Clayton Kershaw won the 200th game of his career on Wednesday night, doing so in vintage fashion, with nine strikeouts in seven scoreless innings, allowing only three hits in the Dodgers’ win over the Mets.
Kershaw got out of trouble by striking out three in the first inning, all with a runner on third base, then struck out three in his last inning, the last of which Tommy Pham, who represented the tying run. Kershaw exulted in triumph, screaming as he walked off the mound.
“I was just tired after that,” Kershaw joked, as shown on SportsNet LA. “After getting that last strikeout there, definitely had some emotions going. I knew I was pretty much done for the night.”
“The goal is to win,” Kershaw said. “That’s why tonight is really cool. It’s a team stat, a win. For me to be able to do that 200 times is just a product of being on some really great teams.”
“Tonight’s performance really kind of epitomized who he is as a competitor,” Roberts said. “Just overcoming a three-base error with a team that’s swinging the bats really well and to punch three, to give us that confidence, that momentum going into the bottom of the first inning, that was Clayton. He essentially put us on his back today.”
“On a night where history could be made, Kershaw brought history to life, delivering a performance for which “vintage” is utterly insufficient,” wrote Jon Weisman at his Slayed by Voices newsletter.
Kershaw was appreciative of the milestone, but also downplayed the 200 wins a bit. “There’s been a lot of pitchers that have pitched well but maybe don’t have the team behind them,” he said, per Jack Harris of the Los Angeles Times. “Just reflecting on that, and just thankful for being part of great teams, that’s what wins signify to me.”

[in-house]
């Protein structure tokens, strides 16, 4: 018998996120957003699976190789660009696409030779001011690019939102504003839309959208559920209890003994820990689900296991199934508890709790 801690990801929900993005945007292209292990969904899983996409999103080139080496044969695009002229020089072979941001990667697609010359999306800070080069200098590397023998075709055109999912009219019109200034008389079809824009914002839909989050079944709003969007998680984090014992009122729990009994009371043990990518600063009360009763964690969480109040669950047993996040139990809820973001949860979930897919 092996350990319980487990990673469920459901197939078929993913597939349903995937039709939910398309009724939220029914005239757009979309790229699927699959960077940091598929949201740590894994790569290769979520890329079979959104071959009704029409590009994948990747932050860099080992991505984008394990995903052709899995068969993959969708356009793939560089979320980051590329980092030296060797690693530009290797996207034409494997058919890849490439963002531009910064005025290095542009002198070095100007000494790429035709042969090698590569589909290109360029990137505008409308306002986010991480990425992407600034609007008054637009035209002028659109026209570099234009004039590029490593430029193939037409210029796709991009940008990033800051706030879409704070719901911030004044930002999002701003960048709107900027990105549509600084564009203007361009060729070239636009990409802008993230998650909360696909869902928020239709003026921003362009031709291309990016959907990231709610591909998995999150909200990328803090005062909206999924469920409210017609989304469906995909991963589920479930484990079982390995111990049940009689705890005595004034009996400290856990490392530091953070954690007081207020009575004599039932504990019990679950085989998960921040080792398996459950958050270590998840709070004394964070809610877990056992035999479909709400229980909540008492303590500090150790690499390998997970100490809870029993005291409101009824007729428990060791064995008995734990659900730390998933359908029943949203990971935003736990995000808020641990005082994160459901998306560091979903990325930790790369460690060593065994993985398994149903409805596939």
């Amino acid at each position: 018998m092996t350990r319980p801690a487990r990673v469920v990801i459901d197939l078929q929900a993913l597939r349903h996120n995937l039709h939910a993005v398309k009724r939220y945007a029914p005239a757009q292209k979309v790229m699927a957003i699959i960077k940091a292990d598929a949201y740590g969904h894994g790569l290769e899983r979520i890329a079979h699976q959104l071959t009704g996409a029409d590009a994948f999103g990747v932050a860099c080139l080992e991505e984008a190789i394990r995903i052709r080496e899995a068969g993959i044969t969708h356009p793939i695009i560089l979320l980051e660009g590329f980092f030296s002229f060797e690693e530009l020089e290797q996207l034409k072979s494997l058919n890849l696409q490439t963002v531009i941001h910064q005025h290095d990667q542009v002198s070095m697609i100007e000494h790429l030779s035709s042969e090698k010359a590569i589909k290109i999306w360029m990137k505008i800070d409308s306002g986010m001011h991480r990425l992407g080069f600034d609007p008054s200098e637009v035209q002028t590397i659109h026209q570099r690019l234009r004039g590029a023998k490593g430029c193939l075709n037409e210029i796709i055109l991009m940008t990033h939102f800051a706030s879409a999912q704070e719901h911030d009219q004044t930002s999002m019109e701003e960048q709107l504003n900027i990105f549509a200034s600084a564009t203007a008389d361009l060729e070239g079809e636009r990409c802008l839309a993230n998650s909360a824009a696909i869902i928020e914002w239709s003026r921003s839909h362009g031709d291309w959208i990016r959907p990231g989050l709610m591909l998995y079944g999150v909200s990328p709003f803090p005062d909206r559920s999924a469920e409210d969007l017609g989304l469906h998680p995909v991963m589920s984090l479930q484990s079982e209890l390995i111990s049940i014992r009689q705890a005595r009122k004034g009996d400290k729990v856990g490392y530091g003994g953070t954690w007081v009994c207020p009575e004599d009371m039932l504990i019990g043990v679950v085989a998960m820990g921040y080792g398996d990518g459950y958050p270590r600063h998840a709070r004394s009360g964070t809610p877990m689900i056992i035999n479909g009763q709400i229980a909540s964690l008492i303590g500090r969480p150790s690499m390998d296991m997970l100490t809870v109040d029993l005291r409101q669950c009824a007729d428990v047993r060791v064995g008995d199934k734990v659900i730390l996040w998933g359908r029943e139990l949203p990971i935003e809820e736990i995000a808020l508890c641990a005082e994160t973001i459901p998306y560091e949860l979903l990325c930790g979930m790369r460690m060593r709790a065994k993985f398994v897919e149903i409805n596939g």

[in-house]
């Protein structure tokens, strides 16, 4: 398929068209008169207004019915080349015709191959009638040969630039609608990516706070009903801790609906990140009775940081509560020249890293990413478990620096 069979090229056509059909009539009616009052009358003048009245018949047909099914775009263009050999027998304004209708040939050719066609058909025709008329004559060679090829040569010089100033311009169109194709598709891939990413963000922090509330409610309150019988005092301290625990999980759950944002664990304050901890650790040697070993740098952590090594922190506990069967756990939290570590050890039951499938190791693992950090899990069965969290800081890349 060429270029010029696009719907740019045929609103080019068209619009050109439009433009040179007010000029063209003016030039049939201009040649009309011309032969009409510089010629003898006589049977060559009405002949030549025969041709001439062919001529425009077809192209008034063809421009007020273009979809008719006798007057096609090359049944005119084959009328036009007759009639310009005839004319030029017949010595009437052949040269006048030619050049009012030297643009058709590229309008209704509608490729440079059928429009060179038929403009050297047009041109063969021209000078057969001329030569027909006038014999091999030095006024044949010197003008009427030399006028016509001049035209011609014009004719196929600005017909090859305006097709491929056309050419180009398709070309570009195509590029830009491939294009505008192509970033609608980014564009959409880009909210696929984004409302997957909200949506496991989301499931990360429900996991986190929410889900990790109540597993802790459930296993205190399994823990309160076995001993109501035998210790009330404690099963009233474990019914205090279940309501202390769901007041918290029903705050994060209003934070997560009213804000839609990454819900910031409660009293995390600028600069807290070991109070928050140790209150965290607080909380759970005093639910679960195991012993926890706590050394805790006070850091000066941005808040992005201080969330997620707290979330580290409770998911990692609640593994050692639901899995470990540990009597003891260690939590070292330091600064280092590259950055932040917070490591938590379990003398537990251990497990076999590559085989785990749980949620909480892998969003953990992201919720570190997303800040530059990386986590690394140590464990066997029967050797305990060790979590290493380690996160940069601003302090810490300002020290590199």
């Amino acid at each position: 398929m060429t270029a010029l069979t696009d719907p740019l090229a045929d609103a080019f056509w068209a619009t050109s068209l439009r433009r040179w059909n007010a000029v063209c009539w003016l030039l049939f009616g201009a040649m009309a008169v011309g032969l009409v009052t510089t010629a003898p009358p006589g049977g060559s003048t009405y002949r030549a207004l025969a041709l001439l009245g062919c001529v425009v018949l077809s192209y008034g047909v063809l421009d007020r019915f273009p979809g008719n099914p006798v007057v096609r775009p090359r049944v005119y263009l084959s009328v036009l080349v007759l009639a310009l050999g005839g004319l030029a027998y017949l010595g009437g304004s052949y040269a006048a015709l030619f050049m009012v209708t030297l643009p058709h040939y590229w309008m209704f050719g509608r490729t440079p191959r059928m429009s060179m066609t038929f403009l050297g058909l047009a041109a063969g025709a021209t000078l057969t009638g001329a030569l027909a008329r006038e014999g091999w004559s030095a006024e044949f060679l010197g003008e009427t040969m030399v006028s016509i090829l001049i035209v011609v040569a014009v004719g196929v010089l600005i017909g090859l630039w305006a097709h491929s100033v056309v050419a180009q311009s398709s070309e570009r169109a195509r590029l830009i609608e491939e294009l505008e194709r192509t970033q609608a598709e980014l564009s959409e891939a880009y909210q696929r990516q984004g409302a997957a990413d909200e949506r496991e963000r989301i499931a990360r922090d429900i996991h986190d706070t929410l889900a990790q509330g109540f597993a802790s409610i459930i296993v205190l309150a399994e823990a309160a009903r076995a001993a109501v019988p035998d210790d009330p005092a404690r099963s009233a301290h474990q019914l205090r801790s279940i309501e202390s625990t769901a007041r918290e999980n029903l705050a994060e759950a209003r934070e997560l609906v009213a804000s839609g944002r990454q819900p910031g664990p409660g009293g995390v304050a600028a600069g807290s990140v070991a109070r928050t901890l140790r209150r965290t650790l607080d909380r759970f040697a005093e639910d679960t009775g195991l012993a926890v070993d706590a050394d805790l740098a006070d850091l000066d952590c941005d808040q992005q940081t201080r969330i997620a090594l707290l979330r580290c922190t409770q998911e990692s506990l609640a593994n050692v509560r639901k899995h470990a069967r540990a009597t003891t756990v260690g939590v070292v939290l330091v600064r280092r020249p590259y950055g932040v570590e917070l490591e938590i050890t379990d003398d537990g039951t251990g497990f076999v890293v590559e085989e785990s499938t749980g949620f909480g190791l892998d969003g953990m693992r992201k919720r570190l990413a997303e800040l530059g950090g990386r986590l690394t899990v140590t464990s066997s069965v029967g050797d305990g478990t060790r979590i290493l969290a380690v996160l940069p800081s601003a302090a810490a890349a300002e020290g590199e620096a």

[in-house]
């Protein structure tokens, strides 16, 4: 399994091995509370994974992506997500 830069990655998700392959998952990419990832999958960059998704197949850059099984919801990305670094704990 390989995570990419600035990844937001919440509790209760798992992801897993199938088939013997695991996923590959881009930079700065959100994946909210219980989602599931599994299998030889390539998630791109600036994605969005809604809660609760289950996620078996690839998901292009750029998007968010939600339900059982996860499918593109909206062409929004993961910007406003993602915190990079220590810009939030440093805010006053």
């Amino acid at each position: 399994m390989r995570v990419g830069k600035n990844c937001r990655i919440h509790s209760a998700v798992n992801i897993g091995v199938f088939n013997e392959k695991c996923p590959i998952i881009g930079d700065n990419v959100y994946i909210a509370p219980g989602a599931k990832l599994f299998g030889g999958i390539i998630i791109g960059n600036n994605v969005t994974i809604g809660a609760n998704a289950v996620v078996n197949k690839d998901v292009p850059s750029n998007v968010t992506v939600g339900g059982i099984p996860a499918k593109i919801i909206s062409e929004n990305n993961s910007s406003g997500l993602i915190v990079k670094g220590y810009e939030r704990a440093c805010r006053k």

Kershaw is just the third Dodgers pitcher to reach 200 wins, joining Don Drysdale and Don Sutton. At 200-88, Kershaw is one of only six pitchers to win 200 games before losing 100. Only Whitey Ford (79), Lefty Grove (83), and Pedro Martínez (84) had fewer losses than Kershaw at the time of their 200th win.
Among pitchers with 200 wins, Kershaw’s .694 winning percentage is the best.
Martínez had nothing but praise for Kershaw after the game.
Congrats to an outstanding champ @ClaytonKersh22 on reaching the 200th W in his career.— Pedro Martinez (@45PedroMartinez) April 19, 2023
Your ability to read swings is beautiful to watch! I’m excited for you, may God keep you healthy as you continue this awesome baseball journey #kershaw #200wins
“As for 200, it’s an increasingly rare milestone, in large part due to all of the trends toward reduced pitcher workloads,” wrote Jay Jaffe at FanGraphs, summarizing Kershaw’s game and trying to guess what pitchers might next reach 200 victories.
Austin Barnes, whose 74 games and 440⅔ innings catching Kershaw is second only to A.J. Ellis, reflected on Kershaw’s impact.
“The way he goes about his business and has set the tone for this organization, he has helped so many careers without even probably knowing,” Barnes told reporters. “Sometimes you got to let those guys know about it.”
Barnes and Freddie Freeman organized a champagne toast after the game for Kershaw, who in the video above said “made me uncomfortable.”
From Alden Gonzalez at ESPN:
“This was probably the most receptive to individual attention, even from our guys, that I’ve seen,” Dodgers manager Dave Roberts said of Kershaw. “He’s all about the team and certainly doesn’t play for any individual accolades or credit, but he understood we wanted to take a moment for him, and he embraced it.”
J.P. Hoornstra at the Orange County Register contrasted the champagne celebration for Kershaw’s 200th win to the shaving cream pie to the face the left-hander got for his first win, in 2008.
Pitching coach Mark Prior, to Fabian Ardaya at The Athletic:
“I think he kind of understands where he’s at, and I think he knows that he’s probably on the shorter end of it — at least that’s the sense I get. … He’s trying not to let the little things bug him the way they have in the past. He’s more focused on the big things and being ready to go out and pitch.”
Oh yeah, Kershaw has now allowed 1,974 hits and 633 walks in his career. That’s 2,607 walks plus hits in 2,606 innings, for a career WHIP of 1.00384, the best of any pitcher with at least 1,500 innings in the live ball era.
Kershaw had a career WHIP of 1.000 or lower after 13 of his 402 starts, the last coming on September 1, 2018 (with 2,066 walks and hits in 2,066⅓ innings). Something to watch for in his next start, perhaps.